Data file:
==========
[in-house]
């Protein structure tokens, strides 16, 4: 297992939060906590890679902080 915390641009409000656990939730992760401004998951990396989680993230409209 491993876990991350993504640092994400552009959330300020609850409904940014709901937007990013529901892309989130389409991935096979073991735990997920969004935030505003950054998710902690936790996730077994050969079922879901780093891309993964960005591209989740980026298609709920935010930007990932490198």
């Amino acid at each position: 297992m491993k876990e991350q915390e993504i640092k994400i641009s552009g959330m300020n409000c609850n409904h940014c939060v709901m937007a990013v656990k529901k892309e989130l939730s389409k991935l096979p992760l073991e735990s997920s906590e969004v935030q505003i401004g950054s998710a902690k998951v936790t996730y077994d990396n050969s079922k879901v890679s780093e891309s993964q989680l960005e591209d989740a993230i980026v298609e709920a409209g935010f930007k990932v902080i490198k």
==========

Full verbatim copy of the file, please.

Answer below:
[in-house]
């Protein structure tokens, strides 16, 4: 297992939060906590890679902080 915390641009409000656990939730992760401004998951990396989680993230409209 491993876990991350993504640092994400552009959330300020609850409904940014709901937007990013529901892309989130389409991935096979073991735990997920969004935030505003950054998710902690936790996730077994050969079922879901780093891309993964960005591209989740980026298609709920935010930007990932490198």
């Amino acid at each position: 297992m491993k876990e991350q915390e993504i640092k994400i641009s552009g959330m300020n409000c609850n409904h940014c939060v709901m937007a990013v656990k529901k892309e989130l939730s389409k991935l096979p992760l073991e735990s997920s906590e969004v935030q505003i401004g950054s998710a902690k998951v936790t996730y077994d990396n050969s079922k879901v890679s780093e891309s993964q989680l960005e591209d989740a993230i980026v298609e709920a409209g935010f930007k990932v902080i490198k």